A Cars.com survey last Fall revealed that 80% of those who intended to travel for Thanksgiving chose to drive. However, that is a 4% drop from 2021. When asked in 2021 ($3.02/gallon) if gas prices affect their travel plans, only half of the respondents said yes; when asked in 2022 ($3.97/gallon), that number jumped to 63%.



But consider this: only a quarter of respondents who drove for Thanksgiving in 2021 said they preferred to fly, but COVID-19 disruptions made them change plans. In 2022, only 20% of respondents let recent flight disruptions sway them to drive instead — however, that was before the 2022 winter holidays and the most significant airline meltdown of the year.

Higher oil prices also affect airline costs, but not as directly to consumers and can also lag significantly behind the price at the pump for motorists. Globally, fuel represents about 30% of airline operating costs, and fuel cost increases don’t usually raise airline prices dollar for dollar.

So which economic factor has the most significant impact? That will remain to be seen in 2023.

We know that airfare and gas prices are rising. Traveling by car is cheaper than flying. The economy is tightening. However, airline disruptions weigh less on travelers each year as we grow habituated to them.

So what travel behavior should we expect in 2023? Since flying and driving will be more expensive this year, we’ll have to wait and see which transportation method fairs marginally better at cost and the degree to which that shifts travel behaviors.

With higher overall prices, this summer could look like the last. And just like last summer, we’ll be testing travel demand elasticity. Has the post-pandemic demand shock, aka “revenge travel,” worn out or will vacationers largely ignore higher-than-average prices like last year proving travel costs are still relatively inelastic?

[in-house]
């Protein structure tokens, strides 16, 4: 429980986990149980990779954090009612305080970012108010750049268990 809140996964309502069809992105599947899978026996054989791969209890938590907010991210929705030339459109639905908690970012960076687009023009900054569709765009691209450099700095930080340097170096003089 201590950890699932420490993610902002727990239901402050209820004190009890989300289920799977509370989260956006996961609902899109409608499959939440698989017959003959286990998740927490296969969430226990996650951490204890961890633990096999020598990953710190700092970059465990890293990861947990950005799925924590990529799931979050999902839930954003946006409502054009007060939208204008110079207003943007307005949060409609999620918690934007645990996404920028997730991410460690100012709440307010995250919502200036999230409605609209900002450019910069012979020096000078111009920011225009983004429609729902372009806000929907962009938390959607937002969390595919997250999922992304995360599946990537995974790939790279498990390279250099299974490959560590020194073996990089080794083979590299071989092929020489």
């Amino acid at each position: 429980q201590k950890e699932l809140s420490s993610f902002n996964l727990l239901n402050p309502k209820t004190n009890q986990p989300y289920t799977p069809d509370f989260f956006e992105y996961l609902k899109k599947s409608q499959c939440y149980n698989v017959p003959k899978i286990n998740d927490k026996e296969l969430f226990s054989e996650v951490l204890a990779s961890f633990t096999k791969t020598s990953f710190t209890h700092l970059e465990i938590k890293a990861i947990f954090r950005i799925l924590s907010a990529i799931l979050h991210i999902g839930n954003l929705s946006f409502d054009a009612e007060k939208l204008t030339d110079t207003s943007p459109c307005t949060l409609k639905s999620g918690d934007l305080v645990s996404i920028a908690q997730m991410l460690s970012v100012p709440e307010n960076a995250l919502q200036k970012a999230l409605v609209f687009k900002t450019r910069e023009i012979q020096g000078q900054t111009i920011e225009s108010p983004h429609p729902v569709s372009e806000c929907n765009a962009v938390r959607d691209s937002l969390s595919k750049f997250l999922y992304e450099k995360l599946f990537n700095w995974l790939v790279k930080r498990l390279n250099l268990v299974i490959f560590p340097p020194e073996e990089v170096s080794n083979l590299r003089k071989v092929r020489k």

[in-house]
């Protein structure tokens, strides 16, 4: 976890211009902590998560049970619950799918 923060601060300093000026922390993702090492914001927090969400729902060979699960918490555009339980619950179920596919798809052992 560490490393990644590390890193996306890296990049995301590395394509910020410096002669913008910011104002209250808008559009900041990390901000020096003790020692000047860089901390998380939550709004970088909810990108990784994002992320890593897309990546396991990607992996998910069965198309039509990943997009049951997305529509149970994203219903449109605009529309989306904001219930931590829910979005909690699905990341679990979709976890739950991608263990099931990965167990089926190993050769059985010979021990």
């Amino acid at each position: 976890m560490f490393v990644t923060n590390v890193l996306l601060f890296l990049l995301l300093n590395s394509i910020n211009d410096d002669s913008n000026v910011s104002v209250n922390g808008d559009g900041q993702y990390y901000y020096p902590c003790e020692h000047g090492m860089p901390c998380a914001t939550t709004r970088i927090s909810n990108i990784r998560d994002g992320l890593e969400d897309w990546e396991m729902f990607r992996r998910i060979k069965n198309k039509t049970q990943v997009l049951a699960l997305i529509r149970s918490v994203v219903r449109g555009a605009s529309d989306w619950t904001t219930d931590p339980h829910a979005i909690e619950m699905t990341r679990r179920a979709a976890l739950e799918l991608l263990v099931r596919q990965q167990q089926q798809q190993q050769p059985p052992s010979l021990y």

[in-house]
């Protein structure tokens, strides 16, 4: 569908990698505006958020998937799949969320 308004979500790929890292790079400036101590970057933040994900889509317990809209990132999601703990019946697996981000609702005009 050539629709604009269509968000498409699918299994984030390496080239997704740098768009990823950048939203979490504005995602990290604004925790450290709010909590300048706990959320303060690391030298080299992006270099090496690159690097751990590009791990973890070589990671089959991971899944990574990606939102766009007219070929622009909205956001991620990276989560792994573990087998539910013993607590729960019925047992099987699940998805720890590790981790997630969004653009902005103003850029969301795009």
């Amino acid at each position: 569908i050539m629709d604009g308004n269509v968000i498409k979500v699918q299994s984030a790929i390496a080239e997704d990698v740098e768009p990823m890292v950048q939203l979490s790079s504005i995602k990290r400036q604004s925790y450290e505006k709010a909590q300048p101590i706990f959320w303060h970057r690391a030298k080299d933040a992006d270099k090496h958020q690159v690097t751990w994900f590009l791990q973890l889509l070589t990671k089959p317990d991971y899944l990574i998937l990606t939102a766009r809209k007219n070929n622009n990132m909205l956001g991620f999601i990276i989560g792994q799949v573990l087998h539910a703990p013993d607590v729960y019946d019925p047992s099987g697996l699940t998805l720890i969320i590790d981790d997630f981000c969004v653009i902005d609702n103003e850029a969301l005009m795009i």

As of April 10, TSA passenger volumes for 2023 are up 18% over 2022, signaling revenge travel is far from over. However, gains have slowed since mid-February to only roughly 11% higher on any given day. Still, 2023 flight prices are averaging 20% higher than 2022, according to Hopper.

The air travel market is unlikely to cool down. Gas prices are unlikely to hit the record $5/gallon average we saw last year, so the stage is set for a mild increase in vacationers traveling by car this year.

RV rental platforms like Outdoorsy are positioned for an RV rental supply increase from owners seeking to hedge against rising ownership costs. These platforms are also set for increased RV rental demand from potential new RV owners who might reconsider their purchase plans this year. With high but relatively lower gas prices, rising airline headaches, inflation and interest rates, renting an RV could be the optimal vacation plan for many Americans in 2023.

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Tips for Flying and Driving in 2023

If you plan to fly this year, it will differ from a few years ago. Here are a few tips to remember as you plan that vacation.

  • Use scouting apps like Hopper (Available on iOS and Android) to time booking right.
  • Plan extra time at the airport this year; our guide breaks down when to arrive.
  • Avoid traveling around major holidays when airline meltdown chances are higher.
  • TSA PreCheck just set a new record for the most active users — join the club.
  • Booking separate one-way tickets can save you on domestic flights.

As more of us likely head back on the road this year, here are a few suggestions to make your cross-country travel easier.

  • Plan itineraries based on your speed and comfort; consider itinerary apps like Roadtrippers (available on iOS and Android).
  • Service your vehicle, especially your oil, tires, filters and air flow/oxygen sensors. Also, consider additional roadside assistance options like AAA.
  • Use GasBuddy (Available on iOS and Android) to find the cheapest gas stations along your route. Save even more fuel (up to 25 cents/gallon) when you sign up for their free gas card, which functions like a debit card, pulling funds from a linked bank account.
  • Download offline maps for areas with spotty reception; instructions for Google and Apple. Better yet, buy a paper map just in case.
  • If you are navigationally apt and followed the tips above, try to get yourself lost on purpose!
  • Plan your vacations before or after major holidays, especially visiting National Parks with limited RV space.
  • Locate hidden gem campsites using the tent and RV camping app, The Dyrt (Available on iOS and Android).